Didn’t we see this game Wednesday?
The Cubs take an early 2-0 lead, then the offense falters and their opponent starts hitting Cubs pitching, hard, taking a lead that does not require using a closer in the ninth inning.
Then the Cubs start hitting in the ninth, only to fall one run short.
You’re thinking I’m describing the Cubs’ 6-5 loss to the Reds Friday night, and that is absolutely correct, but those facts also accurately recount the details of the Cubs’ 7-6 loss to the Tigers in Detroit Wednesday. The only thing missing Friday was someone hitting a baseball 424 feet for an out. You probably now have the impression that this year’s Cubs aren’t any good playing one-run games, but they’re still 6-5 in those contests, so ¯\_(ツ)_/¯.
Well. You came here for a recap of this game, and so you shall have one.
The Cubs led 2-0 just 13 pitches into Friday night’s affair.
Two pitches in, Anthony Rizzo sent a ball into the Ohio night [VIDEO].
That baseball went a long way:
#Cubs 1 @ #Reds 0 [T1-1o]:— Home Run Tracker (@DingerTracker) August 28, 2020
Anthony Rizzo homers (6): fly ball to RF (solo)
Hit: 410ft, 101.5mph, 34°
Pitch: 92.3mph Four-Seam Fastball (RHP Tyler Mahle, 3)
Eleven pitches later it was Kyle Schwarber’s turn to go deep [VIDEO].
A promising start, right? Not when the entire offense shuts down after that. The Cubs did not have another hit until the eighth inning, when Ian Happ singled with one out. He was quickly erased on a double play, and by then the Cubs were down 5-2. The only other baserunners the Cubs had between Schwarber’s home run and Happ’s hit were two walks drawn by Jason Heyward and Heyward reaching on an error. Heyward didn’t get past first base on any of those reaches.
This is not a good way to win a game, especially when it’s Kyle Hendricks pitching against the Reds. Why is that? He didn’t pitch that poorly, but he didn’t really pitch well, either. Five runs in six innings, and:
Kyle Hendricks has a 2.41 ERA (9 ER/33.2 IP) in 5 starts against non-Reds teams this year. And a 9.58 ERA (11 ER/10.1 IP) against the Reds in '20.— Jordan Bastian (@MLBastian) August 29, 2020
But wait, there’s more!
Hendricks at home: four starts, 27⅔ innings, 2.60 ERA, 0.795 WHIP
Hendricks on road: three starts, 16⅓ innings, 6.61 ERA, 1.592 WHIP
This happened last year, too, when Kyle posted a 2.04 ERA in 14 starts at Wrigley Field and a 5.02 ERA away from home. If you can figure out why this is happening, I am sure David Ross and the coaching staff would like to know. Hendricks will be in line for another start on this road trip, likely next Thursday in Pittsburgh, but maybe that should be skipped? I dunno, but they’ve got to figure this out and it’s more than just random noise. It’s bad enough that it’s starting to skew Kyle’s career numbers:
Hendricks at home, 2014-18: 2.74 ERA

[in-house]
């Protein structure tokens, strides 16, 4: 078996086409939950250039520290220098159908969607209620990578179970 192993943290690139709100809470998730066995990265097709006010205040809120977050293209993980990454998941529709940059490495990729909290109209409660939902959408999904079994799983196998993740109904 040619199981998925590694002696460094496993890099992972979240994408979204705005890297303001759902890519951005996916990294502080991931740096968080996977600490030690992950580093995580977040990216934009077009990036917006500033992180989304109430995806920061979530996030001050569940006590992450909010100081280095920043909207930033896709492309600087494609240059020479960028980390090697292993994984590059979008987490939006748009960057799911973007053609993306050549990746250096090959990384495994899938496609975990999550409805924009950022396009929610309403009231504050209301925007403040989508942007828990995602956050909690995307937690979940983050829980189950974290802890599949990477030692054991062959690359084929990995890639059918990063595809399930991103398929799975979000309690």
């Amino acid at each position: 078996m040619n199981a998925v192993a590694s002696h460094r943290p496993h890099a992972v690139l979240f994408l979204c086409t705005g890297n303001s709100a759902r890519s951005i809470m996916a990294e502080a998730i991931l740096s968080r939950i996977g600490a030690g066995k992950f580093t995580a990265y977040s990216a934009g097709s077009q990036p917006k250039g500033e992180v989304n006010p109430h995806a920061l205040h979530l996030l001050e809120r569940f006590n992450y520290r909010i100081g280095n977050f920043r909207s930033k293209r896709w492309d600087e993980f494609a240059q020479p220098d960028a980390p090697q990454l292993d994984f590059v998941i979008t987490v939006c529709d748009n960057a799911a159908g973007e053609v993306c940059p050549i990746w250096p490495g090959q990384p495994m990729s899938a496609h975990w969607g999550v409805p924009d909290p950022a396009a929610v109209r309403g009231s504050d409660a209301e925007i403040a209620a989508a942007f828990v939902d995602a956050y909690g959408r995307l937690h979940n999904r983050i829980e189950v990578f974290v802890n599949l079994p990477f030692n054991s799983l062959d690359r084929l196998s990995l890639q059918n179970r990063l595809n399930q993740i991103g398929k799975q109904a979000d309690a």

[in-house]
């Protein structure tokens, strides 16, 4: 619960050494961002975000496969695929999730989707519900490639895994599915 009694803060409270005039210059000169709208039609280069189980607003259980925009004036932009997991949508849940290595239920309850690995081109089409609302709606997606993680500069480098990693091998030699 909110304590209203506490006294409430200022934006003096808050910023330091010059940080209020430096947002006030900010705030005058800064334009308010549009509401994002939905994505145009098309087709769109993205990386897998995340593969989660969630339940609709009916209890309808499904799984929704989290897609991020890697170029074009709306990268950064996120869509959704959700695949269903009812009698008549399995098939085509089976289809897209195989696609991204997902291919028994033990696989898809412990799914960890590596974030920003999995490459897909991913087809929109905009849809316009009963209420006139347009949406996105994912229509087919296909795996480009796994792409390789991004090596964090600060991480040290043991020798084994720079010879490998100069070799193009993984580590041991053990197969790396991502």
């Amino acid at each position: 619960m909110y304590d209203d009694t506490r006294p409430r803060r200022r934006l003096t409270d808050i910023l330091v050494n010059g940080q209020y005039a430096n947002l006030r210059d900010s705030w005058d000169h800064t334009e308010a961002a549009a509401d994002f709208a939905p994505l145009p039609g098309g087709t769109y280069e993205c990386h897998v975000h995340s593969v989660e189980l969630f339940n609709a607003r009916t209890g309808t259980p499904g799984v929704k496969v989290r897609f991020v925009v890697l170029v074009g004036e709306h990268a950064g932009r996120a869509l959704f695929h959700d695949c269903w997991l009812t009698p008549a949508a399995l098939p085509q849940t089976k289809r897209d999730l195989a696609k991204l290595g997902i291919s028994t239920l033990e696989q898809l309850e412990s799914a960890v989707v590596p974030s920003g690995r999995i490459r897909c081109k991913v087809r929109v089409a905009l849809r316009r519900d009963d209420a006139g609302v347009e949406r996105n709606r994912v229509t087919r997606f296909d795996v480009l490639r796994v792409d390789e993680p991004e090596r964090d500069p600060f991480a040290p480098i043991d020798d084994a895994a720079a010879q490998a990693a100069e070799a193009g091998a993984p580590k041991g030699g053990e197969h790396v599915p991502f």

Hendricks at home, 2019-20: 2.18 ERA
Hendricks on road, 2014-18: 3.47 ERA
Hendricks on road, 2019-20: 5.27 ERA
Kyle had a career road ERA of 3.47 before 2019, higher than his home ERA but not terrible. Now his career road ERA is 3.80, even as his career home ERA has gone down (2.74 before 2019, 2.61 now).
There has to be a reason this is happening, this is not a small sample size — we’re talking about 37 starts and 221 innings since the beginning of 2019, 22 percent of Kyle’s career for both numbers.
Let us know if you figure this out.
Back to the game: The eighth inning came along and Kyle Ryan gave up a run which didn’t seem all that important at the time. It made the score 6-2 instead of 5-2 and given what the Cubs offense was doing, they didn’t seem as if they could get anyone on base, much less overcome such a deficit. Incidentally, Ryan was very good and consistent in 2019, but this year he’s just been lousy.
Javier Baez struck out to lead off the ninth. Schwarber singled and Willson Contreras suddenly made the game a lot closer [VIDEO].
Heyward was the next hitter [VIDEO].
Well. Now it’s a one-run game with two outs to go and Reds closer Raisel Iglesias is in the game. Heyward since August 11: .351/.510/.730 (13-for-37) with four doubles, two triples and two home runs and he’s 4-for-9 this week with two doubles and a homer. If he has good games Saturday, he could be in the running for NL Player of the Week.
You could argue, and you’re probably right, that if the score’s 5-2 going to the ninth, Iglesias probably starts the ninth inning and the Cubs don’t score the runs off him they way they did off Robert Stephenson. But it’s still frustrating that the Cubs bullpen can’t keep games close. They’re going to have to address that soon, either by promoting guys from South Bend or making a trade or two before Monday’s deadline.
Anyway, Iglesias got David Bote to fly out and Victor Caratini to ground out and the Cubs had their third straight loss, a situation they’ll want to rectify in the doubleheader Saturday afternoon.
The Cubs managed to maintain a three-game lead in the NL Central when the Cardinals lost to the Indians. The Reds and Brewers are now tied, four games back.
Yu Darvish will face Trevor Bauer in the first doubleheader game, and Alec Mills will face Tejay Antone in the nightcap. Game time for Game 1 is 3:10 p.m. CT; Game 2 will follow about 40 minutes after the first one ends. A reminder that these games are both set to be seven innings. TV coverage Saturday is on Marquee Sports Network. The games can also be seen on MLB Network outside the Cubs and Reds market territories — MLBN will be picking up the Reds broadcast. The doubleheader preview will post here at 1 p.m. CT.